Indian food isn’t spicy, it’s spiced. It’s called Indian food, but the term really means the cuisine of the subcontinent, which is very diverse. However, the philosophy, guidelines and fundamentals throughout the region don’t change, so that’s why we can use the term.
The diversity of our dishes is the result of our varied flora and fauna and climate, and with that food habits are distinct, too. Ingredients are used differently according to the local climate, and the whole structure and texture of a dish depends on the cooking medium. Ghee is used all over India, but it isn’t always the cooking agent of choice — though it is in the north. In the south of the country, they use coconut oil or sesame oil and the cuisine changes dramatically. In the east, food is cooked in mustard oil and in the west, groundnut oil.
Then there’s the variety of spices. Whole spice, coarsely-ground and fine powders all behave differently. Region to region has a different spice mix, which is also dependent on the season.
Cooking methods vary too. In the north, it’s basically barbecue, sautéeing and stewing. Southern India is all about boiling and steaming. In the east, it’s frying and steaming, and in the west, steaming, boiling, frying. Most people from outside India think North Indian food is Indian food, but it isn’t. It’s always many different things from many different places.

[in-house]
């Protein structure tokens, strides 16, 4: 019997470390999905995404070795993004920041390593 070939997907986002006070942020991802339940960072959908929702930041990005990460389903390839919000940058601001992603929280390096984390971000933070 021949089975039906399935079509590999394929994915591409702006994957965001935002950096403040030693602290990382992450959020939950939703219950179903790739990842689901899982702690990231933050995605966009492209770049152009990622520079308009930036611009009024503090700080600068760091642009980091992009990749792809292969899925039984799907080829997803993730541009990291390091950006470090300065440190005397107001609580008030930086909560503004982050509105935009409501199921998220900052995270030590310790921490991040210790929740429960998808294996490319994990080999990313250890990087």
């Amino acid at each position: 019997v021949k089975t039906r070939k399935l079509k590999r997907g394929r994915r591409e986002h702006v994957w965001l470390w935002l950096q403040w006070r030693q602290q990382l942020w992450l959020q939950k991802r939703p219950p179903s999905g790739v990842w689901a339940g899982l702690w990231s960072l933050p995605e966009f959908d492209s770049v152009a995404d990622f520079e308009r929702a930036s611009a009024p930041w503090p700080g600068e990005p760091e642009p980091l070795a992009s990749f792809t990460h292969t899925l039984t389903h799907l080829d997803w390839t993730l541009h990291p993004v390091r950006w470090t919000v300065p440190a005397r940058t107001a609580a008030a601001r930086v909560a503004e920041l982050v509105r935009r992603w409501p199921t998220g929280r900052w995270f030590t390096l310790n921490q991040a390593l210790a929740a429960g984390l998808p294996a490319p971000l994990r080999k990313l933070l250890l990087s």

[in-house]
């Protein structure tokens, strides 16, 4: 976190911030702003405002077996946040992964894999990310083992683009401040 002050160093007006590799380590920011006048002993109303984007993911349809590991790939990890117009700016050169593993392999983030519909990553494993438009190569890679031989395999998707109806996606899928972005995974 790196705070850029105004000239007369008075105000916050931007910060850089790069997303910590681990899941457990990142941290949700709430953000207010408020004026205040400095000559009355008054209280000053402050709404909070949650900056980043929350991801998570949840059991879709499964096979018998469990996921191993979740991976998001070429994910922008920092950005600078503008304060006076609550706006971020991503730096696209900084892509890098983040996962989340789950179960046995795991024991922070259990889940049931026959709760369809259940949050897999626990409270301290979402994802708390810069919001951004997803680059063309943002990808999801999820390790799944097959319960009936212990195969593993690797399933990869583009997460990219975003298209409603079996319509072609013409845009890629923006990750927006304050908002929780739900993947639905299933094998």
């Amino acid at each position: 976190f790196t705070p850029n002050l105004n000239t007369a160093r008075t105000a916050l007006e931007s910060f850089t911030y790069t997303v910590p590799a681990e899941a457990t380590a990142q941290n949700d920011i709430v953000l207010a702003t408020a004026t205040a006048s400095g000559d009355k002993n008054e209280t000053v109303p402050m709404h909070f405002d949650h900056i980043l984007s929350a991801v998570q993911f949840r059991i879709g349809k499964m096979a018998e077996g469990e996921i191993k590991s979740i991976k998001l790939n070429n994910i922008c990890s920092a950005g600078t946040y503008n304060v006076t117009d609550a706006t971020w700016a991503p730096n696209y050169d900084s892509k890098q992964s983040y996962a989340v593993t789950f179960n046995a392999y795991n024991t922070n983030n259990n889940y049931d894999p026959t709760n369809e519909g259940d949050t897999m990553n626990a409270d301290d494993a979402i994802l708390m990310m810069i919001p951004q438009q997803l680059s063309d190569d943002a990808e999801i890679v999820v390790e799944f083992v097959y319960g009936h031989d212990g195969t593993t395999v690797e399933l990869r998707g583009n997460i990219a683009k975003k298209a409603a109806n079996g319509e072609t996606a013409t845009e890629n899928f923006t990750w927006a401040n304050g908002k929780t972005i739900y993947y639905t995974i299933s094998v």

Indians never think of food as a commodity. It’s very auspicious and we worship it. We emphasise that meals have to be tasty and must make you happy. We don’t define textures, like soft or hard, only the different ways in which you eat it.
Food has six tastes: sweet, salty, sour, pungent, bitter and astringent — which must all be balanced. When you mix two or three tastes, then the alchemy is marvellous. We believe that taste changes the body chemistry and how the body reacts. It’s nourishment for the mind, body and soul. If it’s only flavourful, then it’s for the body; if it’s tasty, then it’s for the mind.
The body craves different tastes according to the time of year, and there are six gastronomic seasons in India, with different produce being plentiful for about two months. All of this means our cuisine is constantly changing. It’s mouth music.
Manjit Singh Gill is the corporate chef at ITC Hotels and oversees some of country’s best restaurants, including Bukhara in Delhi and the Peshawri chain.
Read more of our India cover story in the December 2016 issue of National Geographic Traveller (UK)